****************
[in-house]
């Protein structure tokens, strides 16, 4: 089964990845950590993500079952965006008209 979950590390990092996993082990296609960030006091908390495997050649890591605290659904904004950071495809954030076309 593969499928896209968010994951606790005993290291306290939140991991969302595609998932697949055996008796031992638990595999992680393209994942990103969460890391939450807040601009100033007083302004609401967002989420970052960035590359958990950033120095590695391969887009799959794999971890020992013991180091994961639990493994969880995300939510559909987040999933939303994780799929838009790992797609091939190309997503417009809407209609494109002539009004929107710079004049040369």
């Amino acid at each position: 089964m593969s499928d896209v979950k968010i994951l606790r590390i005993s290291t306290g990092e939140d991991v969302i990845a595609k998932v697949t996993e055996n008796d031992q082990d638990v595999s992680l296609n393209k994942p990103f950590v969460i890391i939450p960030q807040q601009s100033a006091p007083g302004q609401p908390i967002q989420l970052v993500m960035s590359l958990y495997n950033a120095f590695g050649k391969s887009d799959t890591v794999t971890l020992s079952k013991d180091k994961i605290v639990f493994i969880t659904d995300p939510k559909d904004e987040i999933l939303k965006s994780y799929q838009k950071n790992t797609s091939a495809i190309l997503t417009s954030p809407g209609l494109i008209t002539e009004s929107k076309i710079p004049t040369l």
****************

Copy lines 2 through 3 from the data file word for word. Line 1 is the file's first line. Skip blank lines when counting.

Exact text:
């Protein structure tokens, strides 16, 4: 089964990845950590993500079952965006008209 979950590390990092996993082990296609960030006091908390495997050649890591605290659904904004950071495809954030076309 593969499928896209968010994951606790005993290291306290939140991991969302595609998932697949055996008796031992638990595999992680393209994942990103969460890391939450807040601009100033007083302004609401967002989420970052960035590359958990950033120095590695391969887009799959794999971890020992013991180091994961639990493994969880995300939510559909987040999933939303994780799929838009790992797609091939190309997503417009809407209609494109002539009004929107710079004049040369």
């Amino acid at each position: 089964m593969s499928d896209v979950k968010i994951l606790r590390i005993s290291t306290g990092e939140d991991v969302i990845a595609k998932v697949t996993e055996n008796d031992q082990d638990v595999s992680l296609n393209k994942p990103f950590v969460i890391i939450p960030q807040q601009s100033a006091p007083g302004q609401p908390i967002q989420l970052v993500m960035s590359l958990y495997n950033a120095f590695g050649k391969s887009d799959t890591v794999t971890l020992s079952k013991d180091k994961i605290v639990f493994i969880t659904d995300p939510k559909d904004e987040i999933l939303k965006s994780y799929q838009k950071n790992t797609s091939a495809i190309l997503t417009s954030p809407g209609l494109i008209t002539e009004s929107k076309i710079p004049t040369l």